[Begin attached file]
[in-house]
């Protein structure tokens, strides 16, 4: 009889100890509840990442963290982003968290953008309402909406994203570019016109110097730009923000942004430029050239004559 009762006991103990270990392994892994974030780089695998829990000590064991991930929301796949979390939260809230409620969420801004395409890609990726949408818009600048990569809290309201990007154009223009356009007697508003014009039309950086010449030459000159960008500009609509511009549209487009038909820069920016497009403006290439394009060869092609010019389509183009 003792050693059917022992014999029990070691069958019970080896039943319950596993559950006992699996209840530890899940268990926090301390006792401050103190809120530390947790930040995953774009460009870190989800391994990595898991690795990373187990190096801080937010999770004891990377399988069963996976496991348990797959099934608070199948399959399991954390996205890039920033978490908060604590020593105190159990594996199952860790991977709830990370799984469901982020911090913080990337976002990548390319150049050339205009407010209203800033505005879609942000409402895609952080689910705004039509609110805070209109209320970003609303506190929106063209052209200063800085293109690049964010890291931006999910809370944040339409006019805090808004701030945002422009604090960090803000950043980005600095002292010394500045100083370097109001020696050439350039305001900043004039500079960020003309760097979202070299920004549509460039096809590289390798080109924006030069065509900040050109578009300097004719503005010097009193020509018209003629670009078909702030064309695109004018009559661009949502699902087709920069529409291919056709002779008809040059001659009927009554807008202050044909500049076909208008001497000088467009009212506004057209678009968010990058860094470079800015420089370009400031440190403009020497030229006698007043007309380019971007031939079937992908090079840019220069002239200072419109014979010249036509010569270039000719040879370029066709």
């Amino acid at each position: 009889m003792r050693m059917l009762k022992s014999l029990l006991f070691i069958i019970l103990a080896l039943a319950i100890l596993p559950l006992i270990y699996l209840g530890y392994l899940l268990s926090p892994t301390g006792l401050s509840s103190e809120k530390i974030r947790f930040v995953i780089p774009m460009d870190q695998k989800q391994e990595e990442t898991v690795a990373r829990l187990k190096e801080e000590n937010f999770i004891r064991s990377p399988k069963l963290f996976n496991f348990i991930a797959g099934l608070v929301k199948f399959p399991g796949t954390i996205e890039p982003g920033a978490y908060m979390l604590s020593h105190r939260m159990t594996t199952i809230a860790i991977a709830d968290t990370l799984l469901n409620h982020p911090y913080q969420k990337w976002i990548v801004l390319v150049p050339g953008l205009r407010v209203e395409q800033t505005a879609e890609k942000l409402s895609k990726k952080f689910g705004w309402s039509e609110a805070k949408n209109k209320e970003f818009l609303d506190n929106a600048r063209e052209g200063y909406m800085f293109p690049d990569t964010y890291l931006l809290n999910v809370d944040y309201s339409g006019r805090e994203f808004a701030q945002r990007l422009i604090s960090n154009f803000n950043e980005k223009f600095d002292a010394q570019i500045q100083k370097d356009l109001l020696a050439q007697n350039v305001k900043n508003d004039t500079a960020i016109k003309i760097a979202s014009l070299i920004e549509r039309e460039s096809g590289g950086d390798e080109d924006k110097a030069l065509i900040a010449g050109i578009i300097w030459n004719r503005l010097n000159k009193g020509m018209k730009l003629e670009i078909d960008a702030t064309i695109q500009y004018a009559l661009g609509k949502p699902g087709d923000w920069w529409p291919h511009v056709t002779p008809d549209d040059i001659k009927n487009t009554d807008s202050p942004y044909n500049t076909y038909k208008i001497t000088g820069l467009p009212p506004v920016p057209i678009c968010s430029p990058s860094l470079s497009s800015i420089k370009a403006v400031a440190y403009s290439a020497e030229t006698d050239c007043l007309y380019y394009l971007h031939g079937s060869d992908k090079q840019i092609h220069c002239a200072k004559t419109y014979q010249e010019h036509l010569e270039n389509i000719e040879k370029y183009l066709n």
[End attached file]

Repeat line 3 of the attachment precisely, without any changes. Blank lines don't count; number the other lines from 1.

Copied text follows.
């Amino acid at each position: 009889m003792r050693m059917l009762k022992s014999l029990l006991f070691i069958i019970l103990a080896l039943a319950i100890l596993p559950l006992i270990y699996l209840g530890y392994l899940l268990s926090p892994t301390g006792l401050s509840s103190e809120k530390i974030r947790f930040v995953i780089p774009m460009d870190q695998k989800q391994e990595e990442t898991v690795a990373r829990l187990k190096e801080e000590n937010f999770i004891r064991s990377p399988k069963l963290f996976n496991f348990i991930a797959g099934l608070v929301k199948f399959p399991g796949t954390i996205e890039p982003g920033a978490y908060m979390l604590s020593h105190r939260m159990t594996t199952i809230a860790i991977a709830d968290t990370l799984l469901n409620h982020p911090y913080q969420k990337w976002i990548v801004l390319v150049p050339g953008l205009r407010v209203e395409q800033t505005a879609e890609k942000l409402s895609k990726k952080f689910g705004w309402s039509e609110a805070k949408n209109k209320e970003f818009l609303d506190n929106a600048r063209e052209g200063y909406m800085f293109p690049d990569t964010y890291l931006l809290n999910v809370d944040y309201s339409g006019r805090e994203f808004a701030q945002r990007l422009i604090s960090n154009f803000n950043e980005k223009f600095d002292a010394q570019i500045q100083k370097d356009l109001l020696a050439q007697n350039v305001k900043n508003d004039t500079a960020i016109k003309i760097a979202s014009l070299i920004e549509r039309e460039s096809g590289g950086d390798e080109d924006k110097a030069l065509i900040a010449g050109i578009i300097w030459n004719r503005l010097n000159k009193g020509m018209k730009l003629e670009i078909d960008a702030t064309i695109q500009y004018a009559l661009g609509k949502p699902g087709d923000w920069w529409p291919h511009v056709t002779p008809d549209d040059i001659k009927n487009t009554d807008s202050p942004y044909n500049t076909y038909k208008i001497t000088g820069l467009p009212p506004v920016p057209i678009c968010s430029p990058s860094l470079s497009s800015i420089k370009a403006v400031a440190y403009s290439a020497e030229t006698d050239c007043l007309y380019y394009l971007h031939g079937s060869d992908k090079q840019i092609h220069c002239a200072k004559t419109y014979q010249e010019h036509l010569e270039n389509i000719e040879k370029y183009l066709n």